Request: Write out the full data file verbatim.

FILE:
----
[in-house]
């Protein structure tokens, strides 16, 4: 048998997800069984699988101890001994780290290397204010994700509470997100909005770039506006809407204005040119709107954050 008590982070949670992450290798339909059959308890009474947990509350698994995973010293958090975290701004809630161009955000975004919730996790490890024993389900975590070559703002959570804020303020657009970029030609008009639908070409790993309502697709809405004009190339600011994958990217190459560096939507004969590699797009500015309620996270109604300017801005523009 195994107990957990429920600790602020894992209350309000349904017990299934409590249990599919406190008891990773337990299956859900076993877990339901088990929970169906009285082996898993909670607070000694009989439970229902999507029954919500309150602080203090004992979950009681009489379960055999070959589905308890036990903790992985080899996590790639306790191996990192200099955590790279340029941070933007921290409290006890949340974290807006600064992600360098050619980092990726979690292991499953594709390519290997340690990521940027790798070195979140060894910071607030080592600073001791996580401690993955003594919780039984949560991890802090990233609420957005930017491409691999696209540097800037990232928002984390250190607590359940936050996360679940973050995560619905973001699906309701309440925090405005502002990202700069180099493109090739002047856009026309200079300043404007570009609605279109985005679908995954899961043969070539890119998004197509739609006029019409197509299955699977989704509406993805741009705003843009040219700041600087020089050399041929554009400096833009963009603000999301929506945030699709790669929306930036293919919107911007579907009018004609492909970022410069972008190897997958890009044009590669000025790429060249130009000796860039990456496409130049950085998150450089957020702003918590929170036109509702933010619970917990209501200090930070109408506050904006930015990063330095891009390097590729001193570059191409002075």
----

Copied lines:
[in-house]
């Protein structure tokens, strides 16, 4: 048998997800069984699988101890001994780290290397204010994700509470997100909005770039506006809407204005040119709107954050 008590982070949670992450290798339909059959308890009474947990509350698994995973010293958090975290701004809630161009955000975004919730996790490890024993389900975590070559703002959570804020303020657009970029030609008009639908070409790993309502697709809405004009190339600011994958990217190459560096939507004969590699797009500015309620996270109604300017801005523009 195994107990957990429920600790602020894992209350309000349904017990299934409590249990599919406190008891990773337990299956859900076993877990339901088990929970169906009285082996898993909670607070000694009989439970229902999507029954919500309150602080203090004992979950009681009489379960055999070959589905308890036990903790992985080899996590790639306790191996990192200099955590790279340029941070933007921290409290006890949340974290807006600064992600360098050619980092990726979690292991499953594709390519290997340690990521940027790798070195979140060894910071607030080592600073001791996580401690993955003594919780039984949560991890802090990233609420957005930017491409691999696209540097800037990232928002984390250190607590359940936050996360679940973050995560619905973001699906309701309440925090405005502002990202700069180099493109090739002047856009026309200079300043404007570009609605279109985005679908995954899961043969070539890119998004197509739609006029019409197509299955699977989704509406993805741009705003843009040219700041600087020089050399041929554009400096833009963009603000999301929506945030699709790669929306930036293919919107911007579907009018004609492909970022410069972008190897997958890009044009590669000025790429060249130009000796860039990456496409130049950085998150450089957020702003918590929170036109509702933010619970917990209501200090930070109408506050904006930015990063330095891009390097590729001193570059191409002075």